Have you ever given feedback to a coworker and been met with anger, hurt feelings and/or resentment? Have you ever been provided with feedback and felt attacked, misunderstood, and/or underappreciated? If you have, then you’re not alone. If done incorrectly, providing feedback can be taken the wrong way and barriers will slowly but surely begin to go up throughout an organization.
However, don’t be lulled into adopting a “no feedback” work culture. That is a losing proposition for any work environment. Proper feedback in the workplace can be linked with:
- Higher job satisfaction
- Enhanced creativity
- Lower employee turnover
- Faster adaptation to new roles and/or new employee onboarding
The key is to make sure feedback in the workplace is constructive, not destructive between manager to manager, manager to employee, and employee to employee communication.
To give constructive feedback to coworkers, you must step back and evaluate how to accept feedback yourself. When you take note of how you react to another’s feedback for your job performance, it provides valuable insight into how others will perceive your comments, suggestions, and/or constructive criticism.
Make sure to balance the need to learn and grow with the need to be accepted as you are. Below is a list of ways to balance these fundamental human needs:
- Avoid knee-jerk reactions; ask why or for specific examples instead of getting defensive
- Keep relationships in check; listen to the message being conveyed even if the one delivering it “rubs you the wrong way”
- Omit the word “criticism”; prepare your mind to accept what is being relayed as an opportunity to learn
- Ask for it; put yourself in control and minimize a defensive stance
- Provide insight on preferred communication methods; everyone has specific triggers when interacting with others, albeit positive or negative, so make it clear how you prefer advice is presented to you
By analyzing how you personally “take” feedback, you will be in a better position to provide useful, well-received insight to peers and management. It all comes down to how the message is delivered.
No one wants to be “the bad guy”. On the other hand, being “too nice” has the potential to stall projects, enable mediocre performance, and harbor resentment from high achievers. The truth can be scary, but it doesn’t have to be.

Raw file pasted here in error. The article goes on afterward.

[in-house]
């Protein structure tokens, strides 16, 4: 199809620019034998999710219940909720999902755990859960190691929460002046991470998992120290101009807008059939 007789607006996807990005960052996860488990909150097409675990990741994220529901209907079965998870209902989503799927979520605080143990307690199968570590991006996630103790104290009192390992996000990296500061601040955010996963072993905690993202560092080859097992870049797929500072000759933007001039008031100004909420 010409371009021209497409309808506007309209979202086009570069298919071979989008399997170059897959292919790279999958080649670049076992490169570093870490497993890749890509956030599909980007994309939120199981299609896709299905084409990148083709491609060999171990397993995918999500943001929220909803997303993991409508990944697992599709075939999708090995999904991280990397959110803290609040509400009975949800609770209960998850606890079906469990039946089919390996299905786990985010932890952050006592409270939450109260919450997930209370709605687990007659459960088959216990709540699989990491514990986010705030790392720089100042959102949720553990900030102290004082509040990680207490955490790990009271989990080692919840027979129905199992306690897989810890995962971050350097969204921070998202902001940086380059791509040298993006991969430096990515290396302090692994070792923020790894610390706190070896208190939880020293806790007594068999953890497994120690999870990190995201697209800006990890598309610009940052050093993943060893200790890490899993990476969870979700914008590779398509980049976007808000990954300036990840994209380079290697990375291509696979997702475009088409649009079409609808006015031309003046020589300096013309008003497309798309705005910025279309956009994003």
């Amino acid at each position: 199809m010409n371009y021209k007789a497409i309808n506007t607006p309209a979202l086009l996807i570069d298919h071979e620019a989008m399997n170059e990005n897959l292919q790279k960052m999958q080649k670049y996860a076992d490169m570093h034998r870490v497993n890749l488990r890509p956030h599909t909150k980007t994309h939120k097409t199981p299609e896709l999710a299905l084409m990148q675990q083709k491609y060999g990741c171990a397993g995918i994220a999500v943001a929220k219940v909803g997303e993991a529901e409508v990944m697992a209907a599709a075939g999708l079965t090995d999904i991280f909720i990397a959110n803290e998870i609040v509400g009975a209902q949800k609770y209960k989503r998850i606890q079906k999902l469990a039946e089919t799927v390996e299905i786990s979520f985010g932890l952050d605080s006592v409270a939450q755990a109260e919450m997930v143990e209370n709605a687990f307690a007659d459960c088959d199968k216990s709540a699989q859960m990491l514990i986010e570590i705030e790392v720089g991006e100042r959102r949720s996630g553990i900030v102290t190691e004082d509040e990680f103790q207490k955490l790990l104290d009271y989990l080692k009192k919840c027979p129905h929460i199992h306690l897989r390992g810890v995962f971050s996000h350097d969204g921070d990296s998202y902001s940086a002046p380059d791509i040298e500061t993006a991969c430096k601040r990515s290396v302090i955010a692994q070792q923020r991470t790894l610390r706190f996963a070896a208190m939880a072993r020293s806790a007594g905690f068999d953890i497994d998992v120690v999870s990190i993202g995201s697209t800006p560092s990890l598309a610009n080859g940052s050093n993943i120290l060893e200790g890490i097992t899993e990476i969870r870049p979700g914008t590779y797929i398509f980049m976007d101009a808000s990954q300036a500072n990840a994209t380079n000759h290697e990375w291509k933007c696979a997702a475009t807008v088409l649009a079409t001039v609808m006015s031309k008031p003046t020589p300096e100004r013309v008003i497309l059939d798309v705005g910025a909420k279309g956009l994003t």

Clear, concise messages delivered with candor is the way to give constructive feedback. Avoid any kind of aggressive undertone or spiteful delivery. Put yourself in their shoes by keeping in mind how you would receive the comment/suggestion.
Be prepared. Below is a list of ways to ensure the conversation remains in the spirit of learning:
- Determine what the goals are for the talk
- Give specific examples, in a non-judgmental way
- Be open to questions that may challenge your stance/observation
- Soften any criticism by stating a positive aspect first
- Focus on the situation and not the person
- Do not use an active voice, but a passive voice (e.g. “You handled that customer the wrong way” should have been “When the customer was being handled, you did it the wrong way”)
Follow these basic rules of engagement when providing feedback to coworkers and be assured the advice will be received as constructive and not destructive. The bottom line is that you need to respect one another to nurture a positive work culture and thrive as an organization.
Train Your Staff to Respect One Another
SACS Consulting & Investigative Services, Inc.’s Tolerance and Sensitivity Training will train your staff to put aside personal prejudices, casual biases and preconceived notions to foster respect in the workplace. Because a positive workplace culture starts with respect. Contact or call 330-255-1101 to speak with one of our training specialist to schedule training today!